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Self-Improvement & Hobbies

Why did the chicken cross the road? (I)

Organising a hen night these days is a real challenge. It needs to be different, exciting and fun all at once.
CATS Classified In The Straits Times - February 1, 2008
By: Linda Lee
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Why did the chicken cross the road? (I)

Answer: Because somebody egged it on.

Before you cry “fowl” over the apparently lame joke, let me clarify that I was just pulling your leg. It really just wanted to get to the other side.

No, seriously. To address this question accurately, we must first ascertain whether the bird is a (henpecked) rooster or a (virginal) hen.

There’s no rocket science involved. The way I see it, the former merely wants to escape a foul-tempered fowl, while the latter is on its way to a no-cocks-allowed hen party.

Speaking of hen parties, did you know that they are a Western practice that has existed since the institution of marriage? Womenfolk traditionally got together at the bride's house in celebratory anticipation of her wedding. Some old wives also told – you’ve guessed it – old wives’ tales to prepare the soon-to-be-wife for marital life. I don’t know about you, but it all seems to me like a big excuse for a yak-fest, an escape from household chores.

Today, despite things being a tad different, they are fundamentally the same. Hen nights are more “egg-citing”, and often involve the 3Ps: partying (boozing and binging), pampering (luxurious spa retreats) and peeking (engaging male strippers) – or puking (if they overdo the alcohol and the strippers are ugly).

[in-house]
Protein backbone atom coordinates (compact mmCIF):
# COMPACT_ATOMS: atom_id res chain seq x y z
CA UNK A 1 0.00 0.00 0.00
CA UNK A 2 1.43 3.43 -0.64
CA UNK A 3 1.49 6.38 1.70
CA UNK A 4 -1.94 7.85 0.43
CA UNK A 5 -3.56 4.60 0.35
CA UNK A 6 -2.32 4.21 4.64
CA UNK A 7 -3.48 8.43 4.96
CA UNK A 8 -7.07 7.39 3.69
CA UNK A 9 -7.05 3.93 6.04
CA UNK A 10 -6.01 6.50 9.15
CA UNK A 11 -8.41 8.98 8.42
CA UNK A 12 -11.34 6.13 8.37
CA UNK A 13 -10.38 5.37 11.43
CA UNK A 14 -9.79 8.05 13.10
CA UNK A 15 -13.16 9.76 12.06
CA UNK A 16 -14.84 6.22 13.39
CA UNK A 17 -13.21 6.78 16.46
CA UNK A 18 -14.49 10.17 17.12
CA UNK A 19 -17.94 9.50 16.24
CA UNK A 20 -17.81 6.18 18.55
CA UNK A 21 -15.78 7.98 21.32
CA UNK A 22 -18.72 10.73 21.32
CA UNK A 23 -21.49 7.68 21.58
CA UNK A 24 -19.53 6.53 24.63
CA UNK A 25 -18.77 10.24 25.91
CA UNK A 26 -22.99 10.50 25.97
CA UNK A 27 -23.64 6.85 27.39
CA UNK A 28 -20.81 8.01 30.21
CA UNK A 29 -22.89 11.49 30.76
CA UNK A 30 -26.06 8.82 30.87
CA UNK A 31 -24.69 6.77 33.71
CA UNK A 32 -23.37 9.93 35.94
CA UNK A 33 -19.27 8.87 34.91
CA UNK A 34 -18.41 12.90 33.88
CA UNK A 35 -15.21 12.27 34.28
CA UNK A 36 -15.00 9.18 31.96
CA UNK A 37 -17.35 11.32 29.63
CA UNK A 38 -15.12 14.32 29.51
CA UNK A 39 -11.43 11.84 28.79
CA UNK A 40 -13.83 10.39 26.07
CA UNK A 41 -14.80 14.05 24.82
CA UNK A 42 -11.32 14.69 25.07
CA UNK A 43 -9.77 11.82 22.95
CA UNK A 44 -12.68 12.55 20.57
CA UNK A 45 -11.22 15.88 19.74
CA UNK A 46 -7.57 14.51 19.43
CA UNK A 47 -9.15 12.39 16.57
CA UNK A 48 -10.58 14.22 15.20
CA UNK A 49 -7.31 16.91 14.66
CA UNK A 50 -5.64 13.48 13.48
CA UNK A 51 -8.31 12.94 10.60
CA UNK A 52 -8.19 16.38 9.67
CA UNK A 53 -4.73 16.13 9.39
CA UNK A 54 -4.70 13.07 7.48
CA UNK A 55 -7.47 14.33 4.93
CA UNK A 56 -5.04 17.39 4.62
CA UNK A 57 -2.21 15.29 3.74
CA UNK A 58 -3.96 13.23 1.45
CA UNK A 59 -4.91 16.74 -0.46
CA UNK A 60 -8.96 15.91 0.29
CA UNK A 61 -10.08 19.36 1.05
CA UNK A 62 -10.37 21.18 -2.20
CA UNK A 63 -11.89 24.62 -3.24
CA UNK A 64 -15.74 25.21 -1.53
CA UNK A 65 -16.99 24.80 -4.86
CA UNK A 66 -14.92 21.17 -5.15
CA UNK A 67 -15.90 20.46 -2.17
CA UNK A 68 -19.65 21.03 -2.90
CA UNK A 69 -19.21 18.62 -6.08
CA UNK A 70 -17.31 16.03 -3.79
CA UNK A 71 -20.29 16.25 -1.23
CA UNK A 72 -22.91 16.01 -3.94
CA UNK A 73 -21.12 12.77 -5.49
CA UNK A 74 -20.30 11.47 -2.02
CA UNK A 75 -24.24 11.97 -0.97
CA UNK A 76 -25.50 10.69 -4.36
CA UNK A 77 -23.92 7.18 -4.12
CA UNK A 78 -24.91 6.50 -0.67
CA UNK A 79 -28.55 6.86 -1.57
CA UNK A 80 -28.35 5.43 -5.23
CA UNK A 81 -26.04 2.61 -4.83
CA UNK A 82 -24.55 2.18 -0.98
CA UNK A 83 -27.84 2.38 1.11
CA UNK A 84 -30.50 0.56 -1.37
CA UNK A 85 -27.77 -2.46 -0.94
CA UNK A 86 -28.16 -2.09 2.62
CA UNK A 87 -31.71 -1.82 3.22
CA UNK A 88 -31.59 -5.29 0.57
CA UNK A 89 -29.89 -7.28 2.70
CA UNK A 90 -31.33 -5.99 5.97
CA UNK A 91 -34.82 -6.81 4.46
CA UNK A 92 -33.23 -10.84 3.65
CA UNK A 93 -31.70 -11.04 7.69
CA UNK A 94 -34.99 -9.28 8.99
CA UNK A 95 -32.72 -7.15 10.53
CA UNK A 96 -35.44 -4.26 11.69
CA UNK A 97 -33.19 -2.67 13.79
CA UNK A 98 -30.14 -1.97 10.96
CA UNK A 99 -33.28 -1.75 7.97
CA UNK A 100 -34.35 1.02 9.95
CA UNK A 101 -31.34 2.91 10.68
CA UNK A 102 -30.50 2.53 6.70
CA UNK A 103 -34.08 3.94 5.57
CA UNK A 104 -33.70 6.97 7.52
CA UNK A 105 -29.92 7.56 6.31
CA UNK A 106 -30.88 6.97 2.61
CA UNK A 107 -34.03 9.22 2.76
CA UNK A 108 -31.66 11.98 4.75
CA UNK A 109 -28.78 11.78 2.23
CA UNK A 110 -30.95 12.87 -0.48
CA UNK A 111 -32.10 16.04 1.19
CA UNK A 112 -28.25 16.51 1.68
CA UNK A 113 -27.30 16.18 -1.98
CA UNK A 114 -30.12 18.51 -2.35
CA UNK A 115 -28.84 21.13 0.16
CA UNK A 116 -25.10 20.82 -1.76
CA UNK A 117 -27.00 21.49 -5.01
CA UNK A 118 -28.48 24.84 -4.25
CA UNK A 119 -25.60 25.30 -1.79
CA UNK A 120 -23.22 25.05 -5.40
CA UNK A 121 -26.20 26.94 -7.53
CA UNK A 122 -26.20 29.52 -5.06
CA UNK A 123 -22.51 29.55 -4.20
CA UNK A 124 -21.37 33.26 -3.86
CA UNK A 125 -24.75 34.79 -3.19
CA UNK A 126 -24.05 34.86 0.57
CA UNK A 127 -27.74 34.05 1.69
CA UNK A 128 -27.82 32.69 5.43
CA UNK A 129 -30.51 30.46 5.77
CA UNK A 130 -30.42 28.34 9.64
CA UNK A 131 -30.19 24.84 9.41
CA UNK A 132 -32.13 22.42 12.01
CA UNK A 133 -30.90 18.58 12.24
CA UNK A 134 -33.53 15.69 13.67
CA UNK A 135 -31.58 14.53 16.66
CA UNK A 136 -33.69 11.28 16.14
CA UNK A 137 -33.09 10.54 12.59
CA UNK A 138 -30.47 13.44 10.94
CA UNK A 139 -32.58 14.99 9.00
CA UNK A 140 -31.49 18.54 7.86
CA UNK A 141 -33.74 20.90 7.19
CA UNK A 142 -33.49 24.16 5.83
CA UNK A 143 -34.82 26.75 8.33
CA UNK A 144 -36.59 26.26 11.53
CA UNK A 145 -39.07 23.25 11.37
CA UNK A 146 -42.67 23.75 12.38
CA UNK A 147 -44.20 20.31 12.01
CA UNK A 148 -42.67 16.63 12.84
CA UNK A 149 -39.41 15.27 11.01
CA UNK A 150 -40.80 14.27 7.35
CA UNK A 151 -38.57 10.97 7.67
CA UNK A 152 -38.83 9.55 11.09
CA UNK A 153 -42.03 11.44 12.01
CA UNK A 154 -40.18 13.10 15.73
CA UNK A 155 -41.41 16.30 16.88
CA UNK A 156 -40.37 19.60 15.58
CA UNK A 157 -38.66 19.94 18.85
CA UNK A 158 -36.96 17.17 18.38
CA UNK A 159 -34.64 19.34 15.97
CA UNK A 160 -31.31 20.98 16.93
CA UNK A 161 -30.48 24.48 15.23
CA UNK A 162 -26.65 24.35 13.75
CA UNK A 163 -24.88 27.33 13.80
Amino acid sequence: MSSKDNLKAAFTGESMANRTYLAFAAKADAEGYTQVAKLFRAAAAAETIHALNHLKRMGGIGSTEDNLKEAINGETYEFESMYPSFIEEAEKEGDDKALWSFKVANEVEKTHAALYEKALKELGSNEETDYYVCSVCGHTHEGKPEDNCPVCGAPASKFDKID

Instead of gallivanting across the street, the hen now struts across several junctions to reach a downtown destination. But it is still one big excuse for a yak-fest or escape from chores, if you ask me.

Anyway, if you happen to be a cool chick who’s been assigned to plan a hens’ night out, these pointers could come in handy:


Ask the bride for a list of persons she wants to invite to the party. They can include her childhood pals, good friends or chummy colleagues. You can also surprise her by inviting a long-time buddy who lives far away and whom she hasn't the chance to meet up with in a while.


Find out which locations tick the bride’s boxes. Would she prefer a comfortable stay-in soiree or a wild shindig? Does she want an accessible, city-centre venue or a private place? Depending on the budget, you can organise it at somebody's abode, a cosy restaurant, posh lounge or hip hotel. Give a programme outline to all parties so they can go prepared (eg for water-based stints that require a change of clothing). The day before the gathering, confirm their attendance and make sure they’ve got the time and address right.


If you have time to spare, have a hen weekend instead of only an evening. It means you can arrange a variety of day-and-night activities. Going for a short getaway is an option, too. Bear in mind that the bride probably has plenty of stuff to attend to before her big day, so try to do this some weeks before the wedding. You don’t want your friend to look exhausted on the aisle, do you?

What to do

A theme can help you plan activities. But ultimately, understand that you’re doing it for your friend, so respect her wishes and accommodate her views. If you are splitting the cost, give people a rough estimate of know how much they need to pay. Collect the funds in advance if possible.


Why did the chicken cross the road? (II)